Willie Wonka’s Chocolate Factory is relegated back to fantasia when you visit the Training and Production Center for Pottery and Ceramics, in Bahla. Meet Nasser bin Humaid bin Nasser Yahyai, Director of the centre, in the Dakhiliyah township in the shadow of its giant fort. A town where he has lived all his life.
Typical of his generation, Nasser has abiding memories of being roused from bed at 4 am most mornings to work on the family farm, before going to school, and returning to his farm chores after school. “It’s just the way life was in those days,” he said with a twinkle in his eye, “and it did me no harm I think.”
Ten minutes after meeting Nasser, I am impressed by his polite and jovial nature, his complete lack of reserve, his impeccable manners, and his absolute commitment to, and enthusiasm for, the training center where he started out all those years ago, sweeping the floors.
He insists he is something too, of a custodian, because, as he put it, “All that this centre has become is due to the vision of the Public Authority for Craft Industries. It is they who have put in place the funding for the centre, and ensured that the handcrafts, knowledge and skills of the Omani potters will be retained forever.” He points too, to the influence of Sheikha Ayesha bint Khalfan al Siyabiyah, Chairperson of PACI, as being pivotal, not only to the continued development of the Bahla centre, but the retention of all artisan craft throughout the Sultanate.
He took me back to the beginnings of the Bahla factory to what it is today, harking back to a period when it functioned originally only as a pottery workshop/factory, since 1989, in a joint venture with Chinese interests. However, since 1996, complete Omani ownership, and in recent years, with the PACI involvement, has seen the profile of the business alter, in a quite inspirational manner.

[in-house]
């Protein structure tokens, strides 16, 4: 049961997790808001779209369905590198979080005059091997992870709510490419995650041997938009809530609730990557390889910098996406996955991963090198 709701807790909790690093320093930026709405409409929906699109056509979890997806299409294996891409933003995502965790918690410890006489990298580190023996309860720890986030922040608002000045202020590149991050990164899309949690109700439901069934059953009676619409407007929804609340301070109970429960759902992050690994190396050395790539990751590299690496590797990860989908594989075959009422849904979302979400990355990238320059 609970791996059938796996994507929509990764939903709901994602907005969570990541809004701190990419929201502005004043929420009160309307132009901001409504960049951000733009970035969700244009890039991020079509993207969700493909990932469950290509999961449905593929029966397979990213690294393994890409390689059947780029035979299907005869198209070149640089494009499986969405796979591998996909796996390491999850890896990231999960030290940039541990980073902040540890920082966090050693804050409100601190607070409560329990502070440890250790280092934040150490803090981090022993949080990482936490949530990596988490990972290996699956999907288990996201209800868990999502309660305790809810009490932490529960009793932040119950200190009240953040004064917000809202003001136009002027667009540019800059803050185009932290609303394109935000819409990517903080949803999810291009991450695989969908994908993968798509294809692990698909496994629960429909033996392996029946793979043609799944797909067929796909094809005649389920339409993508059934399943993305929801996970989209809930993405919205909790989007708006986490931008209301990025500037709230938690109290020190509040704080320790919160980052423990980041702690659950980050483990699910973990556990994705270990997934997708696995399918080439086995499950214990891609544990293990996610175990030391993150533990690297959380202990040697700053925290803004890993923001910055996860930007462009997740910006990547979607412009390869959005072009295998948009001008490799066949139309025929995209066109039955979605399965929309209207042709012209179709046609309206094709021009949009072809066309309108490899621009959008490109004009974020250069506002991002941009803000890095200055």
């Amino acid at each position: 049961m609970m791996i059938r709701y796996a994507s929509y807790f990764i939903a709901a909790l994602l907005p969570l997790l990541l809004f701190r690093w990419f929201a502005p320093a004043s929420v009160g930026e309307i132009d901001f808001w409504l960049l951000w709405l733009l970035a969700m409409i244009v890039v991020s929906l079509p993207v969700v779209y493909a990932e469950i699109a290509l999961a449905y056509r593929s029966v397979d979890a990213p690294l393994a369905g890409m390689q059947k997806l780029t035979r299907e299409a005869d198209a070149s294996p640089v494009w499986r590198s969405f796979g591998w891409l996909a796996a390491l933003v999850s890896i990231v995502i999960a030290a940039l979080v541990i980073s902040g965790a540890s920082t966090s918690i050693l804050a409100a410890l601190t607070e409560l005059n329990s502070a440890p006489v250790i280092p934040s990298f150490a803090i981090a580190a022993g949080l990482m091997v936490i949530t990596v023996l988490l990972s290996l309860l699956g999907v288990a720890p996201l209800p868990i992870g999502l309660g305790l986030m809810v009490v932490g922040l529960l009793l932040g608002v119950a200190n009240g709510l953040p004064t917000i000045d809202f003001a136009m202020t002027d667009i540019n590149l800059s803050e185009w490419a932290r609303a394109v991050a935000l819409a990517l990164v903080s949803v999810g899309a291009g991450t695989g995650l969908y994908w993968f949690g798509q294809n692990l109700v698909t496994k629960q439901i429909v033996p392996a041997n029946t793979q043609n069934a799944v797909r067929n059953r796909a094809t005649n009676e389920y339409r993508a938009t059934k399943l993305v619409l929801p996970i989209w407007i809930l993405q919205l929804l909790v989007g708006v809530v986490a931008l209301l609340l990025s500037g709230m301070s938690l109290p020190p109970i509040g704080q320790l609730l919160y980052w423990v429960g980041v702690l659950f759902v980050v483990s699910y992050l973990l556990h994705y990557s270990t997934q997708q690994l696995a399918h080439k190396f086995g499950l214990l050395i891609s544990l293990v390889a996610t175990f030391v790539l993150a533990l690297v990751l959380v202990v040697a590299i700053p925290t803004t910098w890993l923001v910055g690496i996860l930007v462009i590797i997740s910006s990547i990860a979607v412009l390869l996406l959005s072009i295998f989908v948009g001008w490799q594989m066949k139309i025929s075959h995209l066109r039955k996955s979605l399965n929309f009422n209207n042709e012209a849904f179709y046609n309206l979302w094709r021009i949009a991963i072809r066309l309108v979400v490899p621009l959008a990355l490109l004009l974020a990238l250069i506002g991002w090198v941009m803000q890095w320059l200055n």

Nasser explained that every year, seventy or eighty candidates apply for positions within their two-year training programme in pottery and ceramics craftsmanship and production. “Maybe we will interview thirty of those, and each year around twenty young Omanis, both men and women, begin their course, which is planned for two years, but can be extended if required. Our standards, and our level of quality, are both extremely high, so the trainees must achieve high performance at every step, before moving on to the next part of their programme.”
These trainees will progress, not only through the skills evident to the onlooker, or tourists, of crafting pottery on the potter’s wheel, and using tools such as paddles, bats, cutters, pins, brushes and pens. They will also learn how to mould, glaze, dry, fire, and decorate these intricate pieces, while learning that quality is not negotiable.
“Yes,” said Nasser, thinking ahead of the obvious question, “they, and we, break a lot of pottery along the way, but it is a learning thing, and we all have to start somewhere. In fact, I tell the young people, the trainees who join us that they will lack no knowledge, that I will teach them all I know, and that they will learn all that their trainers and co-workers know, under only one condition. You must love your work!”
I admit to some ignorance of the production process, and Nasser explains that, “We start with the four basic clays we use, which are the Madr, from here in Bahla, Sarbook, from Al Hamra, Muscat Rmady, a grey clay from the capital, and the A’sharqiat Al’abyad, white clay from the Sharqiyah coastal Governorate. They all are of different colours, have different handling, glazing, and firing characteristics, and are used for different items.” He continued with his explanation that the local mud clays used for the ubiquitous Omani pottery seen in every household, are much coarser, and thicker, than those stamped out, and different again from those poured into moulds.